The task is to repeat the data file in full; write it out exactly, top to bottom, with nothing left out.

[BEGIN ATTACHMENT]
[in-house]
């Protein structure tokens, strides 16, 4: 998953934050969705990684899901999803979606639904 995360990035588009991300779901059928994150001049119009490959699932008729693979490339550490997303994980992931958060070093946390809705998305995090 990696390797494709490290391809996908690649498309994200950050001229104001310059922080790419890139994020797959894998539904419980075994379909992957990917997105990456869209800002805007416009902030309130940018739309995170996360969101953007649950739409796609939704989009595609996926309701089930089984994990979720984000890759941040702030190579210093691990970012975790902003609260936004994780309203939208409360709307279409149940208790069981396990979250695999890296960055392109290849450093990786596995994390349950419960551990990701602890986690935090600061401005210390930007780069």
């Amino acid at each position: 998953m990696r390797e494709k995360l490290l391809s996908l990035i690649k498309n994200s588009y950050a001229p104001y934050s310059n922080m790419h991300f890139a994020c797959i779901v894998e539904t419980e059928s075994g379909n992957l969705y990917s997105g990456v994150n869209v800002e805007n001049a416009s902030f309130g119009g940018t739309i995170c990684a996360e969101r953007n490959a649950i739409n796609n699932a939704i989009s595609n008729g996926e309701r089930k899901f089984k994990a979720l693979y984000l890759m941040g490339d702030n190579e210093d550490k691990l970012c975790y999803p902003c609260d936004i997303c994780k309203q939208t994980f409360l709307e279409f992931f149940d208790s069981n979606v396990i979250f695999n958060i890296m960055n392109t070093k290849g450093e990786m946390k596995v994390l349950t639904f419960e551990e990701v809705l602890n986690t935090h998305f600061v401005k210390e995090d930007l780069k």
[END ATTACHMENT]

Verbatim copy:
[in-house]
């Protein structure tokens, strides 16, 4: 998953934050969705990684899901999803979606639904 995360990035588009991300779901059928994150001049119009490959699932008729693979490339550490997303994980992931958060070093946390809705998305995090 990696390797494709490290391809996908690649498309994200950050001229104001310059922080790419890139994020797959894998539904419980075994379909992957990917997105990456869209800002805007416009902030309130940018739309995170996360969101953007649950739409796609939704989009595609996926309701089930089984994990979720984000890759941040702030190579210093691990970012975790902003609260936004994780309203939208409360709307279409149940208790069981396990979250695999890296960055392109290849450093990786596995994390349950419960551990990701602890986690935090600061401005210390930007780069």
């Amino acid at each position: 998953m990696r390797e494709k995360l490290l391809s996908l990035i690649k498309n994200s588009y950050a001229p104001y934050s310059n922080m790419h991300f890139a994020c797959i779901v894998e539904t419980e059928s075994g379909n992957l969705y990917s997105g990456v994150n869209v800002e805007n001049a416009s902030f309130g119009g940018t739309i995170c990684a996360e969101r953007n490959a649950i739409n796609n699932a939704i989009s595609n008729g996926e309701r089930k899901f089984k994990a979720l693979y984000l890759m941040g490339d702030n190579e210093d550490k691990l970012c975790y999803p902003c609260d936004i997303c994780k309203q939208t994980f409360l709307e279409f992931f149940d208790s069981n979606v396990i979250f695999n958060i890296m960055n392109t070093k290849g450093e990786m946390k596995v994390l349950t639904f419960e551990e990701v809705l602890n986690t935090h998305f600061v401005k210390e995090d930007l780069k």